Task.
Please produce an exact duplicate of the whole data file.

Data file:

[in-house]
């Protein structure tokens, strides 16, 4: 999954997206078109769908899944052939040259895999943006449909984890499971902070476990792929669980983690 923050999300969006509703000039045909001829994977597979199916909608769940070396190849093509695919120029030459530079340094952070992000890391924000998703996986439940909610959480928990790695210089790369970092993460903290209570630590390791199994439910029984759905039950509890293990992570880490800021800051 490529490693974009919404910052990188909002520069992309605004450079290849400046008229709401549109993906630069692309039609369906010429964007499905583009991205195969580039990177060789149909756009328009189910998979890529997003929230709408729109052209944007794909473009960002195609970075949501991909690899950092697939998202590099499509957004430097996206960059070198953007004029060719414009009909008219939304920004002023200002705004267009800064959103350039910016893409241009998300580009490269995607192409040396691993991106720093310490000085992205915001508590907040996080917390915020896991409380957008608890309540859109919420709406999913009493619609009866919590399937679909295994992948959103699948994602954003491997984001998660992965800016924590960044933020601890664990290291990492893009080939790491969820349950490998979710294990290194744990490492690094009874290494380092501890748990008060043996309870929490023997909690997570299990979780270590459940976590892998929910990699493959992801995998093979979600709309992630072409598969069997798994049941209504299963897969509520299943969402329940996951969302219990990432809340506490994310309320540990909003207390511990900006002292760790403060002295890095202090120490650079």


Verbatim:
[in-house]
């Protein structure tokens, strides 16, 4: 999954997206078109769908899944052939040259895999943006449909984890499971902070476990792929669980983690 923050999300969006509703000039045909001829994977597979199916909608769940070396190849093509695919120029030459530079340094952070992000890391924000998703996986439940909610959480928990790695210089790369970092993460903290209570630590390791199994439910029984759905039950509890293990992570880490800021800051 490529490693974009919404910052990188909002520069992309605004450079290849400046008229709401549109993906630069692309039609369906010429964007499905583009991205195969580039990177060789149909756009328009189910998979890529997003929230709408729109052209944007794909473009960002195609970075949501991909690899950092697939998202590099499509957004430097996206960059070198953007004029060719414009009909008219939304920004002023200002705004267009800064959103350039910016893409241009998300580009490269995607192409040396691993991106720093310490000085992205915001508590907040996080917390915020896991409380957008608890309540859109919420709406999913009493619609009866919590399937679909295994992948959103699948994602954003491997984001998660992965800016924590960044933020601890664990290291990492893009080939790491969820349950490998979710294990290194744990490492690094009874290494380092501890748990008060043996309870929490023997909690997570299990979780270590459940976590892998929910990699493959992801995998093979979600709309992630072409598969069997798994049941209504299963897969509520299943969402329940996951969302219990990432809340506490994310309320540990909003207390511990900006002292760790403060002295890095202090120490650079």